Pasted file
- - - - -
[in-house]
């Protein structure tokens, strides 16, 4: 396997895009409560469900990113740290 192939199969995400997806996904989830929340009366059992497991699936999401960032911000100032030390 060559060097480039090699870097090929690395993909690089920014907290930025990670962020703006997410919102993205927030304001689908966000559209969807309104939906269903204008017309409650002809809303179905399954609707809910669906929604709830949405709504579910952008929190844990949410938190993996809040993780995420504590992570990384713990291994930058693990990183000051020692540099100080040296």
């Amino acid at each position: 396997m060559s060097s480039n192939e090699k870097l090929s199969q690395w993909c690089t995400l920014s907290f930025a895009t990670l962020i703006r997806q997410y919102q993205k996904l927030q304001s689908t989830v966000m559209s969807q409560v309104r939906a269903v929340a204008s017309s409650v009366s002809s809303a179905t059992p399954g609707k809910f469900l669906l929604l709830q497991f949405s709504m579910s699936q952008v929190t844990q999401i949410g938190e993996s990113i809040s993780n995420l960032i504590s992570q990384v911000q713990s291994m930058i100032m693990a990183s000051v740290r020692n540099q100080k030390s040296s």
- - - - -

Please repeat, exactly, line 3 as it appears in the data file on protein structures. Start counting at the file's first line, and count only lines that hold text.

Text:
């Amino acid at each position: 396997m060559s060097s480039n192939e090699k870097l090929s199969q690395w993909c690089t995400l920014s907290f930025a895009t990670l962020i703006r997806q997410y919102q993205k996904l927030q304001s689908t989830v966000m559209s969807q409560v309104r939906a269903v929340a204008s017309s409650v009366s002809s809303a179905t059992p399954g609707k809910f469900l669906l929604l709830q497991f949405s709504m579910s699936q952008v929190t844990q999401i949410g938190e993996s990113i809040s993780n995420l960032i504590s992570q990384v911000q713990s291994m930058i100032m693990a990183s000051v740290r020692n540099q100080k030390s040296s």